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The Monkey And The Leopard






Source: A Hundred Fables Of La Fontaine

A monkey and a leopard were
The rivals at a country fair.
Each advertised his own attractions.
Said one, "Good sirs, the highest place
My merit knows; for, of his grace,
The king hath seen me face to face;
And, judging by his looks and actions,
I gave the best of satisfactions.
When I am dead, 'tis plain enough,
My skin will make his royal muff.
So richly is it streak'd and spotted,
So delicately waved and dotted,
Its various beauty cannot fail to please."
And, thus invited, everybody sees;
But soon they see, and soon depart.
The monkey's show-bill to the mart
His merits thus sets forth the while,
All in his own peculiar style:--
"Come, gentlemen, I pray you, come;
In magic arts I am at home.
The whole variety in which
My neighbour boasts himself so rich,
Is to his simple skin confined,
While mine is living in the mind.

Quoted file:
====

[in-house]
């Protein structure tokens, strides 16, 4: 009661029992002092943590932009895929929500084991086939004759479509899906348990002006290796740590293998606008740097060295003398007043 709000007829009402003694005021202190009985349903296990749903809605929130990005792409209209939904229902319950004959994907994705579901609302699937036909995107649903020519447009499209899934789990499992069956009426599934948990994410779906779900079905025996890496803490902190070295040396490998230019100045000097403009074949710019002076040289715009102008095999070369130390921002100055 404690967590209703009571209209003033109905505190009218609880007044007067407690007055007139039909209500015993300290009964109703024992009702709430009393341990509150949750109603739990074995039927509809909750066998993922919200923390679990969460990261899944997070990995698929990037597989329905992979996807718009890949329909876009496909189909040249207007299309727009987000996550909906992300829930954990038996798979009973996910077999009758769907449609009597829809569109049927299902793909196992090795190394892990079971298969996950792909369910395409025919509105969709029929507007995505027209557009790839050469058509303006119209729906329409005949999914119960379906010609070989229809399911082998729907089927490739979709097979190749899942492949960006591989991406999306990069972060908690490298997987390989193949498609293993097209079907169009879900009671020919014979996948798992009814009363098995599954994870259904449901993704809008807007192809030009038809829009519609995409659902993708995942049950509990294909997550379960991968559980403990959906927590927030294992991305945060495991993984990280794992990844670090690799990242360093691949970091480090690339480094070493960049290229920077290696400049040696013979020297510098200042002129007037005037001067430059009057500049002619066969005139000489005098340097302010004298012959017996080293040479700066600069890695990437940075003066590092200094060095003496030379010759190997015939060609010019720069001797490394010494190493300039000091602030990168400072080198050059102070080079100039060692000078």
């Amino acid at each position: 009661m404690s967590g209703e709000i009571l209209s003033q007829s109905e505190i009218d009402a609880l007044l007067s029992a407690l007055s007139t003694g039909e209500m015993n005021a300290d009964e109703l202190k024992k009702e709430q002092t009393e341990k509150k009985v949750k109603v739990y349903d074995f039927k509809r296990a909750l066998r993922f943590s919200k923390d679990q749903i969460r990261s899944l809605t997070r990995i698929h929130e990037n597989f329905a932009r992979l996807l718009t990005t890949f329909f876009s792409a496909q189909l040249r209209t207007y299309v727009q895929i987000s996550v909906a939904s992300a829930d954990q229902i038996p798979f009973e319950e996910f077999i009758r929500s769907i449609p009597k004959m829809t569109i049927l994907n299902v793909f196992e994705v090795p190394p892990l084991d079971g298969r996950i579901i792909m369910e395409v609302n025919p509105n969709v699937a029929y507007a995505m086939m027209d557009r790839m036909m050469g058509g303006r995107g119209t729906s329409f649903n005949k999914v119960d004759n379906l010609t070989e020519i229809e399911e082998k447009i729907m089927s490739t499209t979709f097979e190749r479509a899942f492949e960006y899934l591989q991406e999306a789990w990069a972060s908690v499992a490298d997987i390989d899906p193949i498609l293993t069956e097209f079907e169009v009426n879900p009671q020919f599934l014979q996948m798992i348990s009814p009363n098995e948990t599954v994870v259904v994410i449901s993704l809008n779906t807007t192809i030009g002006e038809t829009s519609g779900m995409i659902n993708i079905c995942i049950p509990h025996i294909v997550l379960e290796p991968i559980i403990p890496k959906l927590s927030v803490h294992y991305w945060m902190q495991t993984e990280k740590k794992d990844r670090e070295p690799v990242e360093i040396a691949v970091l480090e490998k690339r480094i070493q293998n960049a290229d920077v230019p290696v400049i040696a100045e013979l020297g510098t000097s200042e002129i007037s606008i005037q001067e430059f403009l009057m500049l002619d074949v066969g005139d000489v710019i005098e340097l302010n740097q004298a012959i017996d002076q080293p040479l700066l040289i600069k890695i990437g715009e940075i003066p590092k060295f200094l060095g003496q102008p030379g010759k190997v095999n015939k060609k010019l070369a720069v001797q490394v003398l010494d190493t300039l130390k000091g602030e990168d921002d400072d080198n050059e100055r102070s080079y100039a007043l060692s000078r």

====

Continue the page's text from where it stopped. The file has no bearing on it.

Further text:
For I can speak, you understand;
Can dance, and practise sleight-of-hand;
Can jump through hoops, and balance sticks;
In short, can do a thousand tricks;
One penny is my charge to you,
And, if you think the price won't do,
When you have seen, then I'll restore
Each man his money at the door."

_The ape was not to reason blind;_
_For who in wealth of dress can find_
_Such charms as dwell in wealth of mind?_
_One meets our ever-new desires,_
_The other in a moment tires._
_Alas! how many lords there are,_
_Of mighty sway and lofty mien,_
_Who, like this leopard at the fair,_
_Show all their talents on the skin!_





Next: The Acorn And The Pumpkin

Previous: The Two Dogs And The Dead Ass



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